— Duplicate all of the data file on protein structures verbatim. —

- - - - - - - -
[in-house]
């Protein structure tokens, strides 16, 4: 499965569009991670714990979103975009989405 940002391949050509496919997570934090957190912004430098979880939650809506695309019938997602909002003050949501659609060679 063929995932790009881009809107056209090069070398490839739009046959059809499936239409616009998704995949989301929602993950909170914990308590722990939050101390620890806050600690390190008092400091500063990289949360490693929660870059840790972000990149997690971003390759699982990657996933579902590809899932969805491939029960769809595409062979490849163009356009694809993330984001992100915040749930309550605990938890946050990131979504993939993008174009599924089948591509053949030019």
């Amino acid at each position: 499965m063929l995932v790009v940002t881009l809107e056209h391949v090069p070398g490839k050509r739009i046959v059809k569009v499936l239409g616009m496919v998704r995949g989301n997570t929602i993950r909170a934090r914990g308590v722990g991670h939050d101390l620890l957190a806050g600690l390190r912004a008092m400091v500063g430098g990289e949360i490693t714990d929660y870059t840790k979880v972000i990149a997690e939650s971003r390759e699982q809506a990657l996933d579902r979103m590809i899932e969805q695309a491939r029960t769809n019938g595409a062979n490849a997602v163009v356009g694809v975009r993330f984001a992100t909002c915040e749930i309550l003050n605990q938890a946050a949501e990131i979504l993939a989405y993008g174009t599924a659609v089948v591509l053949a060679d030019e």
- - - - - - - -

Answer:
[in-house]
């Protein structure tokens, strides 16, 4: 499965569009991670714990979103975009989405 940002391949050509496919997570934090957190912004430098979880939650809506695309019938997602909002003050949501659609060679 063929995932790009881009809107056209090069070398490839739009046959059809499936239409616009998704995949989301929602993950909170914990308590722990939050101390620890806050600690390190008092400091500063990289949360490693929660870059840790972000990149997690971003390759699982990657996933579902590809899932969805491939029960769809595409062979490849163009356009694809993330984001992100915040749930309550605990938890946050990131979504993939993008174009599924089948591509053949030019």
């Amino acid at each position: 499965m063929l995932v790009v940002t881009l809107e056209h391949v090069p070398g490839k050509r739009i046959v059809k569009v499936l239409g616009m496919v998704r995949g989301n997570t929602i993950r909170a934090r914990g308590v722990g991670h939050d101390l620890l957190a806050g600690l390190r912004a008092m400091v500063g430098g990289e949360i490693t714990d929660y870059t840790k979880v972000i990149a997690e939650s971003r390759e699982q809506a990657l996933d579902r979103m590809i899932e969805q695309a491939r029960t769809n019938g595409a062979n490849a997602v163009v356009g694809v975009r993330f984001a992100t909002c915040e749930i309550l003050n605990q938890a946050a949501e990131i979504l993939a989405y993008g174009t599924a659609v089948v591509l053949a060679d030019e």